Don’t Tell Ashton: An Interactive Social Currency Project
A project by Interactive Communications students at Berghs School of Communications plays to our sense of vanity in the social media space.
- 12 may 2010
“Don’t Tell Ashton” is a unique project initiated by the Interactive Communication class at Berghs School of Communication. The project invites people to take part in what they refer to as the world’s first physical artwork created entirely out of Twitter users. People join the artwork by Tweeting about it. Participants’ profile pictures are then visualized and give a sense of what their everyday impact is online; the amount of followers a person has on Twitter decides their size inside the frame.
According to the site:
Our mission with this project is to explore the possibilities of social currency and prove the power of 140 characters. We want to showcase the people and brands that make a difference just by being social online.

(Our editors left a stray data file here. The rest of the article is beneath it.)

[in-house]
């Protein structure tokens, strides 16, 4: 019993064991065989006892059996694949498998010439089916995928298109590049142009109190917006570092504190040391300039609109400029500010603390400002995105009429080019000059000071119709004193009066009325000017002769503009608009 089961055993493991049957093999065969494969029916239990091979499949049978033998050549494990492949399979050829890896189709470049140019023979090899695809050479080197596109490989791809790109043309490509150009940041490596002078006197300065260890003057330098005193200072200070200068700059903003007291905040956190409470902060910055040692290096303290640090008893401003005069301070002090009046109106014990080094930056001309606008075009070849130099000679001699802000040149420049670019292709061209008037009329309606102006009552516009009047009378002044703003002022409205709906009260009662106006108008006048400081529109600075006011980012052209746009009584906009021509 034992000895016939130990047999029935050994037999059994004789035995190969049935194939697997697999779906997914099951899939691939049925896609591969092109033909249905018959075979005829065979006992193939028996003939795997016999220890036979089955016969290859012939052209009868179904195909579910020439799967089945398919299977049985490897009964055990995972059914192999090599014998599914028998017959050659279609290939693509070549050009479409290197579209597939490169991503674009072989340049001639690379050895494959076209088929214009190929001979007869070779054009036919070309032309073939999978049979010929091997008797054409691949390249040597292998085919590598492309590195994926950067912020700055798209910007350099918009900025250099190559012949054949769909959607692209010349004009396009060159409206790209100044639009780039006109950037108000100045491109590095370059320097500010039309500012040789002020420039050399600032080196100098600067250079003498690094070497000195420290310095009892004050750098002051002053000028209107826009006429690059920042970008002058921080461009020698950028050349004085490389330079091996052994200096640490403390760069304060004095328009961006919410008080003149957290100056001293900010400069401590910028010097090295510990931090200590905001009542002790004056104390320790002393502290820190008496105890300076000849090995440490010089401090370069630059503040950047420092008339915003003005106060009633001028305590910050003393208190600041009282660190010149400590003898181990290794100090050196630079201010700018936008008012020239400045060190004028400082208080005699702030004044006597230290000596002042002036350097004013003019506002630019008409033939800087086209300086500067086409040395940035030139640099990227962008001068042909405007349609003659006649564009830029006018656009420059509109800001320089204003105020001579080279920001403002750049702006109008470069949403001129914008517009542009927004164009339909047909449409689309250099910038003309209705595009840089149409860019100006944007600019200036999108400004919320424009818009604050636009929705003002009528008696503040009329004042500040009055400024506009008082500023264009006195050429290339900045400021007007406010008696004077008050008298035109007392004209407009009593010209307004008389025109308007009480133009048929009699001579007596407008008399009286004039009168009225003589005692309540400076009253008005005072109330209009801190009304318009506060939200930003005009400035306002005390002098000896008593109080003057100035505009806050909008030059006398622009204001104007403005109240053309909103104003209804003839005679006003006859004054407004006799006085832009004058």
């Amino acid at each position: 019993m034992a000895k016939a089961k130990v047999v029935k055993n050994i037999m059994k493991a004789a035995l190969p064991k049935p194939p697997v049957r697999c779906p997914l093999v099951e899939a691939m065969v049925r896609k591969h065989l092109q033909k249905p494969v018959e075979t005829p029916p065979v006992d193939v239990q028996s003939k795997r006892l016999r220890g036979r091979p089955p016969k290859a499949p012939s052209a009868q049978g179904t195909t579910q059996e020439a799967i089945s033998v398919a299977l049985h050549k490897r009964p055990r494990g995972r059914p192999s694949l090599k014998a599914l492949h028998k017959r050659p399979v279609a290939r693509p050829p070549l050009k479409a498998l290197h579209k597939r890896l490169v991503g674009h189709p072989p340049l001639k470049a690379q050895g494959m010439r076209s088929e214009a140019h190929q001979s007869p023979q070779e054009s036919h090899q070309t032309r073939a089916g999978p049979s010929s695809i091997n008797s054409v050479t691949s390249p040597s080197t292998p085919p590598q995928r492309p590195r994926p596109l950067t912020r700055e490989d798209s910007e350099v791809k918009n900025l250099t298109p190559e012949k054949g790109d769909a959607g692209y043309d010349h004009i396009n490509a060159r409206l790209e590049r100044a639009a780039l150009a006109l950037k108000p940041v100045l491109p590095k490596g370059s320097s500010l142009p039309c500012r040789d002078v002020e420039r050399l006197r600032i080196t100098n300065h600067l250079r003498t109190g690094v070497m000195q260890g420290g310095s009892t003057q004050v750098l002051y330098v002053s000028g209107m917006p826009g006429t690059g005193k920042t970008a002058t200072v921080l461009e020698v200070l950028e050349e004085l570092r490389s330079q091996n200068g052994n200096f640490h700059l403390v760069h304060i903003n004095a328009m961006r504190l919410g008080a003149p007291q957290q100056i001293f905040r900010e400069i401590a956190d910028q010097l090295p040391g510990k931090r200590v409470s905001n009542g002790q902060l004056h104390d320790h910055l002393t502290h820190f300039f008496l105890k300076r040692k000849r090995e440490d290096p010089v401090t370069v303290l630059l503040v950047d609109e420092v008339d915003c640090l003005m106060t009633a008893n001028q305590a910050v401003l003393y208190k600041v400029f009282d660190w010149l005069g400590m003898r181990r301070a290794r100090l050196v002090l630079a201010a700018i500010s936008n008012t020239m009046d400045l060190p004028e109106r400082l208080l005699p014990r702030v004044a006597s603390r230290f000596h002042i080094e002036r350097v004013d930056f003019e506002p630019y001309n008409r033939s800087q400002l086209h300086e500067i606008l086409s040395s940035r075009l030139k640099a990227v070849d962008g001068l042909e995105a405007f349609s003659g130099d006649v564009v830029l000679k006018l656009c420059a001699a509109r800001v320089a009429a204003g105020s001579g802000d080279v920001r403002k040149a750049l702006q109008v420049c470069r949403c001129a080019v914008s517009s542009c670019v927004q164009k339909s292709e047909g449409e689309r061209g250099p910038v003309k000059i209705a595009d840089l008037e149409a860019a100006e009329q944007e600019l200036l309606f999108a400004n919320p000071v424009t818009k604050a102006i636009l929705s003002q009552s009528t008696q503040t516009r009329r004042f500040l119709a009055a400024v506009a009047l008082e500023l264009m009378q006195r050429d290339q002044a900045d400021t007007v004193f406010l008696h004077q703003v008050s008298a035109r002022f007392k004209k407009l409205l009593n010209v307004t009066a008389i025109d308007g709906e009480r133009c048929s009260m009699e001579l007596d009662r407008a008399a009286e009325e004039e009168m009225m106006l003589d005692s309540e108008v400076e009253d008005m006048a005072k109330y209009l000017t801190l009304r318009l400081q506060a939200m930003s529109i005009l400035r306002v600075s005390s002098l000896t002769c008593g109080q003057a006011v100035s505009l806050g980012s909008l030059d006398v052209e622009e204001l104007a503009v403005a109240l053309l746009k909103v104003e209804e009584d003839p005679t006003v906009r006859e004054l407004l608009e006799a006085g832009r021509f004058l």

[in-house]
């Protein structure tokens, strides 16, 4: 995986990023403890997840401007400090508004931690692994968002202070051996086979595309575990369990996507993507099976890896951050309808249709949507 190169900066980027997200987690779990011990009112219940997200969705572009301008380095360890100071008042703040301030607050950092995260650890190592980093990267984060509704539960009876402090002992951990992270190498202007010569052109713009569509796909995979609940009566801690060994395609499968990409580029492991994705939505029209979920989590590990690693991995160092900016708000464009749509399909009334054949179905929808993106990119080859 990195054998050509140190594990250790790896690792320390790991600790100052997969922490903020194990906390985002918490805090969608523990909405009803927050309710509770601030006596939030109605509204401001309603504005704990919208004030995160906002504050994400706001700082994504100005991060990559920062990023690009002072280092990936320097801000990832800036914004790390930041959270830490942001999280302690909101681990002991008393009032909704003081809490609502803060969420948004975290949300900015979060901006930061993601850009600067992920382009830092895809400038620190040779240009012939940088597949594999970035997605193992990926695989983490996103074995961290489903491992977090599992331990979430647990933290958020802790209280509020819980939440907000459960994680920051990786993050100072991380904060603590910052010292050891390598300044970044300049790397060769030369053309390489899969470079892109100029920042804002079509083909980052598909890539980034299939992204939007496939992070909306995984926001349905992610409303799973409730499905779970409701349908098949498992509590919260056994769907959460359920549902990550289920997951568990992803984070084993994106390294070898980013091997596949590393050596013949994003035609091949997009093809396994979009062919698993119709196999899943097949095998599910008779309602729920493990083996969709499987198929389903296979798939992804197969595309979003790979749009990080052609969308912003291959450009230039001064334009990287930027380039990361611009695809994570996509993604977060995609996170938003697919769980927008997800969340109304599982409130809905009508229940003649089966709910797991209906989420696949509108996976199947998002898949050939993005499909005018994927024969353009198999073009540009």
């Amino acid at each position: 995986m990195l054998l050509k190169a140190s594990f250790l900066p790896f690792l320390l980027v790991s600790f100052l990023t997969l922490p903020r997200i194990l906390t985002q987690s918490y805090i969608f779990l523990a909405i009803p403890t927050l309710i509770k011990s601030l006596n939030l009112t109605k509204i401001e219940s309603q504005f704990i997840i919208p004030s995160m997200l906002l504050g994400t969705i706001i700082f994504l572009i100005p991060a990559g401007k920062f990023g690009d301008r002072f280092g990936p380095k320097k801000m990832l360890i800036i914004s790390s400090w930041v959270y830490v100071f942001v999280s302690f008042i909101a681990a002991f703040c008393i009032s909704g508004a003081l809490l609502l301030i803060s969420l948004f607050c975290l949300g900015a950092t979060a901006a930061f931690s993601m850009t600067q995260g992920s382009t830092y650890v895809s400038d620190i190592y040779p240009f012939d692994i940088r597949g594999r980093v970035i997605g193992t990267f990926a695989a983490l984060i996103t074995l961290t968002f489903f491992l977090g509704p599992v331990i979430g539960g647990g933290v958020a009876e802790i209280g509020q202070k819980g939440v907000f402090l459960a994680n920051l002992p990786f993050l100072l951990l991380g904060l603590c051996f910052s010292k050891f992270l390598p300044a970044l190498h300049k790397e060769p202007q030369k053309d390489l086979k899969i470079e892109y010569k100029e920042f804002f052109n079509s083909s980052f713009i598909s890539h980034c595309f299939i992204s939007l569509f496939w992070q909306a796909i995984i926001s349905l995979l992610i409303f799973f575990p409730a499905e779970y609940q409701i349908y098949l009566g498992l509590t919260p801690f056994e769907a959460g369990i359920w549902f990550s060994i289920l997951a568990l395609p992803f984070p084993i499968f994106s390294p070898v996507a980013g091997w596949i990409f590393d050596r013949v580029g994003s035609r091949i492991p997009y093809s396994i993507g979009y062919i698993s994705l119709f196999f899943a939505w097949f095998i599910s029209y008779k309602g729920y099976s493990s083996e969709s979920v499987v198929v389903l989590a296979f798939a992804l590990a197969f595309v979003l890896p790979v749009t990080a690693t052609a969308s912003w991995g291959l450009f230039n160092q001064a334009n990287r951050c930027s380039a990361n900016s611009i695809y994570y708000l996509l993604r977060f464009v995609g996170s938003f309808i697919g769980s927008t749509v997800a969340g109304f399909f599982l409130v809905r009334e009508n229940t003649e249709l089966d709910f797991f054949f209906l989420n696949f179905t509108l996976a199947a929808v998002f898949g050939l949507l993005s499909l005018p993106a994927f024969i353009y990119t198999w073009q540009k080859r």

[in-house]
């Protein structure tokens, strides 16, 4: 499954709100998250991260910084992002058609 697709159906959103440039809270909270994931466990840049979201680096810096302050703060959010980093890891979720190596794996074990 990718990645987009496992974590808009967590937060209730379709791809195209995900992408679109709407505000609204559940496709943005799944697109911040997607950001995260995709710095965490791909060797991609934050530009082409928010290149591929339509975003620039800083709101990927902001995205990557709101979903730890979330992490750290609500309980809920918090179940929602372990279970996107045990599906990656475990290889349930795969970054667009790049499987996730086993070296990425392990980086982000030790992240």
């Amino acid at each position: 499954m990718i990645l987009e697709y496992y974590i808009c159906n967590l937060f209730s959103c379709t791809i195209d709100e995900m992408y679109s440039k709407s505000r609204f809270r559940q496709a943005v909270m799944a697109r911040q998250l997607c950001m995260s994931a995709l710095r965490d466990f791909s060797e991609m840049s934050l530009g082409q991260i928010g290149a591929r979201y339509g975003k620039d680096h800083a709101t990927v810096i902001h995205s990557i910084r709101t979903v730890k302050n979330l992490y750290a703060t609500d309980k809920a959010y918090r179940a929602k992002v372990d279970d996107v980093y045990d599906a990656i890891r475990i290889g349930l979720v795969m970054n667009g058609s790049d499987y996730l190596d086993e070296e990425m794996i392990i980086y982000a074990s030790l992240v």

As the name of the project alludes to, the only person with enough followers to fill the entire frame is actor and active social media contributor Ashton Kutcher. Berghs students believe Kutcher to be an ideal example of someone who has “proven himself outstanding in combining his social status off line together with an elegance in engaging people in the online space”. The final artwork may ultimately be awarded to Kutcher to encourage his continued broadcast of commentary and “news” to rival that of many traditional new media sources.
The project is interesting for multiple reasons, not the least of which is why it is so compelling to participants. In the social media space, we get to make a mark, leave an imprint, develop a personal brand – and earn followers while we’re at it. Does it play to a very human sense of vanity to see how big our photo/image will be based on our follower count, compared to others in the space? Another observation is that the project demonstrates that social currency builds value – whether perceived or quantified – and applies to personal brands/individuals, and not just to corporate brands.
The site’s creators explain:
For the ordinary man and woman, social currency is something that will definitely be of rising interest as it gives people new opportunities when trading goods, services etc. Reputation is a new value and peoples actions online is affecting their wealth.
Congratulations to Berghs students on developing such a compelling and unique project – both from a communications and cultural anthropology perspective!